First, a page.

What a busy day it has been! Lots of great info out there, stuff coming to me instead of me having to hunt for it, super posts to read and fun to be had. And with the sun gone for at least a couple of days, sitting around at my desk seems a good idea.
Today I’m kind of pensive, because it’s the third anniversary of my mother’s death. What a woman! So full of life and verve, I called her “crazy” many a time because, well, she acted like a crazy person. And she could infuriate you before you even turned around twice. But that’s what mothers do, so I’m told. And one day, my babies will say the same about me. In a good way, I hope!
But that’s just the thing. My babies will never know her. Will never know that she hated to cook but was really good at it. Will never know that she was really smart and never gave herself credit for it. Will never know how much she loved shopping for others, because they would have benefited greatly from that passion! They will never know how much she loved her family and was the reason for every single thing she did. Every day.
My mom was diagnosed with something called Pulmonary Fibrosis in 2006. She’d had a cough for a very long time, but she was so resistant about going to the doctor. I guess all of our complaining finally got to her. X-rays ultimately revealed something that the doctor called “honeycombs,” so they had to do a biopsy, which is when they figured out what would eventually snuff out the bright light that was Betty.
She hated wearing the nose canula for the oxygen. She was so vain, my mother. (That’s where I get it from!) She liked having her hair done, her makeup on and her clothes neatly pressed. Wearing the nose canula brought attention she didn’t like. Eventually, she had to use a wheelchair, because the physical exertion was too much, even with the oxygen. She hated that, too.
She died at home on Good Friday, April 2, 2010, with my dad, sister, husband and me surrounding her. The last thing she said to me was, “You can hold my hand if you want to.” And of course, I did.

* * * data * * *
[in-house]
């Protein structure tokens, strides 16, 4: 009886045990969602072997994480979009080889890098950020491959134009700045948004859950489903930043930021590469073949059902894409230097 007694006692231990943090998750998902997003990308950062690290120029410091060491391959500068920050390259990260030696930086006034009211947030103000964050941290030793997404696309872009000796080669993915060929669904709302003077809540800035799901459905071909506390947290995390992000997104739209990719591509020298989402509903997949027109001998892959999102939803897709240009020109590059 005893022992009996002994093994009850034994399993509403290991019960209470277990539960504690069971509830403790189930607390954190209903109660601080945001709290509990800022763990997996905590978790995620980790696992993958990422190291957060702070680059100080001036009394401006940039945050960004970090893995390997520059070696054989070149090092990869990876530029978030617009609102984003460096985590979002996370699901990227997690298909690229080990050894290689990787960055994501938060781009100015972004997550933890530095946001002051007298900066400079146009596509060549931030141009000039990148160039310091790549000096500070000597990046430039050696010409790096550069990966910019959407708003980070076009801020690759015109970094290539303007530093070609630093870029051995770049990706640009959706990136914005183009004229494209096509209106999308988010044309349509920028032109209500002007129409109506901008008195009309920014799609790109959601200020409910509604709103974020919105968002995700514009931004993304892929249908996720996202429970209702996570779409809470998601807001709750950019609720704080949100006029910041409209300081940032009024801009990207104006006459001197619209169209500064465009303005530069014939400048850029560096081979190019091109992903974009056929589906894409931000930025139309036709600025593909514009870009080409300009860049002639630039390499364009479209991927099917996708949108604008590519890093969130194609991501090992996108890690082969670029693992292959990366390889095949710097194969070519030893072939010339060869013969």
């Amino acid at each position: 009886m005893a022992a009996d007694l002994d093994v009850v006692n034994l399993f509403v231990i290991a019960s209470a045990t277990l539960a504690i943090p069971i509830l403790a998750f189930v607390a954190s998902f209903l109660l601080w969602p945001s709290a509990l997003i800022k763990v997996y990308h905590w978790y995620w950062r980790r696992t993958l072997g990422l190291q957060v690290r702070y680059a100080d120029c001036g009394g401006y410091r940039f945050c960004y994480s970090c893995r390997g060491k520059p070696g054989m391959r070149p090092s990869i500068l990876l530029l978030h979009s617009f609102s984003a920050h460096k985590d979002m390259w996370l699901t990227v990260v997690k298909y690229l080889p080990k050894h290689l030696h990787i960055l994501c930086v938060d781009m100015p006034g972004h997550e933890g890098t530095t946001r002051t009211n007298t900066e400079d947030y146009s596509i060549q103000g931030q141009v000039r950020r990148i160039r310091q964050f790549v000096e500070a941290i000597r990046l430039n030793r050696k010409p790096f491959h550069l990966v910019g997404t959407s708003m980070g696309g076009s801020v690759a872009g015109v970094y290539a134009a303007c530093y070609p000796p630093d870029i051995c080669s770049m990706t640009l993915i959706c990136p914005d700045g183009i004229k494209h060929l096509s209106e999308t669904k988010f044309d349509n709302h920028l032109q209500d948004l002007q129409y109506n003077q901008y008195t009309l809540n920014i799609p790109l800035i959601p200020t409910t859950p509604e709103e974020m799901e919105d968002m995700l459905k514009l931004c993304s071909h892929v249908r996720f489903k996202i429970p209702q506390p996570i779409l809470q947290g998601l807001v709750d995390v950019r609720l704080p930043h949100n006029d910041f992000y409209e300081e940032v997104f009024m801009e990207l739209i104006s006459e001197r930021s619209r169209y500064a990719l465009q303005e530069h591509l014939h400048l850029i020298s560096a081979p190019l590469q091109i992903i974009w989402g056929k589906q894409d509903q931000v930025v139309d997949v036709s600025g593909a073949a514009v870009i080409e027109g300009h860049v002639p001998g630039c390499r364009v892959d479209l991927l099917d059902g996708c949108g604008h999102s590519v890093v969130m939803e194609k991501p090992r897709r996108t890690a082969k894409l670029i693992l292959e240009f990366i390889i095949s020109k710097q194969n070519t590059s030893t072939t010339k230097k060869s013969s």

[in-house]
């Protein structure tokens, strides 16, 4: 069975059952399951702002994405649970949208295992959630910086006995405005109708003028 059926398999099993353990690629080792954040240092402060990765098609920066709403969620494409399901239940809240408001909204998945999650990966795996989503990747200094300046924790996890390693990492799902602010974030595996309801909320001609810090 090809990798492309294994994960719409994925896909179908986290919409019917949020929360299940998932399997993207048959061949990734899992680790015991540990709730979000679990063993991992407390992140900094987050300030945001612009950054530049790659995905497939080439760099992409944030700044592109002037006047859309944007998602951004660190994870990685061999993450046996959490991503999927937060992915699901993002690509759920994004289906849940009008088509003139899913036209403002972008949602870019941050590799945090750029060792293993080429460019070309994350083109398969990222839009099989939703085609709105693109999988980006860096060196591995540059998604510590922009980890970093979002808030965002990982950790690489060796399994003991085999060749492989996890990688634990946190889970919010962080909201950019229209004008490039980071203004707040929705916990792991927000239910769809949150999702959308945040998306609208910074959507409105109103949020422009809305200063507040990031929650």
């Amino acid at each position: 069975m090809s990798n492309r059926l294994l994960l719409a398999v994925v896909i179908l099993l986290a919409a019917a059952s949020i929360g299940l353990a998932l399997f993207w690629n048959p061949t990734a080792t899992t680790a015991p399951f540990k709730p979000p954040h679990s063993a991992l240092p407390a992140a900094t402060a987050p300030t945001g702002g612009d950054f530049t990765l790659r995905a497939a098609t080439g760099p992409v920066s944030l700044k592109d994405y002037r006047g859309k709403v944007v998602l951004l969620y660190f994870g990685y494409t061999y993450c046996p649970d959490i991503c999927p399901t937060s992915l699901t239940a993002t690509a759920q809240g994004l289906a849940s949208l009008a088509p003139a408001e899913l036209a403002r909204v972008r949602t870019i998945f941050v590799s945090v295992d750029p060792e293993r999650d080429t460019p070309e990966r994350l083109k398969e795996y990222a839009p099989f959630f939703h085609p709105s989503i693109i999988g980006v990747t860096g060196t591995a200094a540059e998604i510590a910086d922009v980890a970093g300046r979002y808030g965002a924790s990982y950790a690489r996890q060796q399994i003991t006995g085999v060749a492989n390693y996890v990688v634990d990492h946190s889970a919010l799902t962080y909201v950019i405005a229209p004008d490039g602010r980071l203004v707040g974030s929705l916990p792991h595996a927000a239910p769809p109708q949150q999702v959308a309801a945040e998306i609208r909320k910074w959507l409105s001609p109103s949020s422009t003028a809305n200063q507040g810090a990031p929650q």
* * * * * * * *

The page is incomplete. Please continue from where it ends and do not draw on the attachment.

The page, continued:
I’m not telling you this to make you sad, but motherhood without a mother is really damn hard. Harder than I ever – in my control freaky mind – thought possible. What I would have given to hear her advice on getting through pregnancy, commentary on what I was doing wrong with my 2 year old, warnings about post partum depression, and what I’m sure would have been countless arguments over how much she was spoiling the grandchildren. And I would have lost every one, I’m sure.
I’ve only just scratched the surface of the person she was. And it’s only the tip of the iceberg to know what watching someone battling a terminal illness feels and looks like. So many mistakes made along the way and so much time I wasted, thinking I had more time.
But I tell you this – don’t ignore a recurring symptom of any kind. Suck it up and get it checked out. Don’t just accept what the first doctor tells you. Look for yourself and find another doctor if you need to. Don’t give up, whether you are the one that is sick or you are the one trying to help the one who is sick. And don’t miss out on a chance to tell someone, “I love you.” Seriously.
Let me know if you’ve had similar circumstances, or if you’re navigating the murky waters of motherhood without your mother. Oh, and if you haven’t already, please sign up to be an organ donor. The gift of life.